In prayer to the birth-giving goddess depicted on the whorl, the older mothers spin the wool with lightning speed. That’s their visible act. Their invisible intent is to speed the labor of the young mother. The women are performing a ritual — a visible act performed with invisible intent.
It’s true that archeologists have found whorls decorated with owls and goddesses giving birth. The scene with the older women spinning, well, I made that up — but it could be true.
While I’m fabricating the story, I’d have the older women give all the yarn they spun to the young mother so she could knit a blanket for her baby. Imagine how confident that young mother would feel wrapping her baby in a blanket woven with the energy of a goddess.
Move now to the Zuni, a Native American tribe in the Southwest. They believe deeply in the power of their ancestors, “the ancient ones.” When a Zuni baby has trouble sleeping, the mother places the feather of an owl next to the baby.
I picture the mother tapping into the energy of her own mother, or grandmother, or great-grandmother and asking them to soothe her baby.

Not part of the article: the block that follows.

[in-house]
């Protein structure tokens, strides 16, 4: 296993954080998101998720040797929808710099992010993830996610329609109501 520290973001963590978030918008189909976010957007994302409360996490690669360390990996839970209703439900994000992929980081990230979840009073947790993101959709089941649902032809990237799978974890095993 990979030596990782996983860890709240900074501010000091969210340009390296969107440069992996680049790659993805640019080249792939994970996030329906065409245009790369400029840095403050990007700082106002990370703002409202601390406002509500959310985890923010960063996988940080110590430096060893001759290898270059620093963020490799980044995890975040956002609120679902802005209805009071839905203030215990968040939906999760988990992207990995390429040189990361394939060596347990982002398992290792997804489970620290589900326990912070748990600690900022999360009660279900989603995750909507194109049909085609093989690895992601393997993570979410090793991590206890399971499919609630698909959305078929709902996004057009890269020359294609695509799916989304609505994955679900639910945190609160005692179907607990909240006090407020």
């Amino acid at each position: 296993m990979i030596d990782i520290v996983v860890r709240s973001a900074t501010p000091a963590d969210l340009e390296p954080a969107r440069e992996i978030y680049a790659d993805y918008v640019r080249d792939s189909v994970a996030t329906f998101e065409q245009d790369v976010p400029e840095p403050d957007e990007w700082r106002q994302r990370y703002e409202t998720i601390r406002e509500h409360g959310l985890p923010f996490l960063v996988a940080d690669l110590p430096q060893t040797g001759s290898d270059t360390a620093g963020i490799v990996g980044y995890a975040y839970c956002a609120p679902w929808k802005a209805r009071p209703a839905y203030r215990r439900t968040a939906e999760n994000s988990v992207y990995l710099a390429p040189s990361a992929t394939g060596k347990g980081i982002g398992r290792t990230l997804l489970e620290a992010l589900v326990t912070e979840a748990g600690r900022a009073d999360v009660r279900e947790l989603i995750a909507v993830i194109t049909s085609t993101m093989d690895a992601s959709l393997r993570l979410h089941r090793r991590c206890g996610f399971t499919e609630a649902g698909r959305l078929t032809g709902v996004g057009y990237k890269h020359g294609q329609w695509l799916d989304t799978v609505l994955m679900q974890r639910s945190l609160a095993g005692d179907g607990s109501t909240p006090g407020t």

The late Ted Andrews, author of the book Animal-Speak, says that in ancient Rome if you placed an owl feather on a person who was sleeping, you could learn his secrets. Andrews suggests that the belief arose because secrets lie in a person’s inner darkness, and owls are masters of hunting in the dark.
Of course, when it comes to positive images of owls, we can’t forget Hedwig, Harry Potter’s Snowy Owl that sends and receives messages.
In her book, The Healing Magic of Birds, author Lesley Morrison talks about owls in general and adds a specific section about the Snowy Owl. She writes about how it carries messages from the elders. She says, “…people with this bird as a totem will channel this wisdom in some way for the benefit of the world, usually in the form of the written word.” Think about that. If J.K. Rowling has a spirit animal, I’ll bet it’s an owl.
Some people say the Snowy Owl is lazy since it appears to hunt by sitting and waiting. Others, who study its habits, know that the Snowy Owl waits for the precise moment to attack. It’s sense of timing is a quality worth emulating.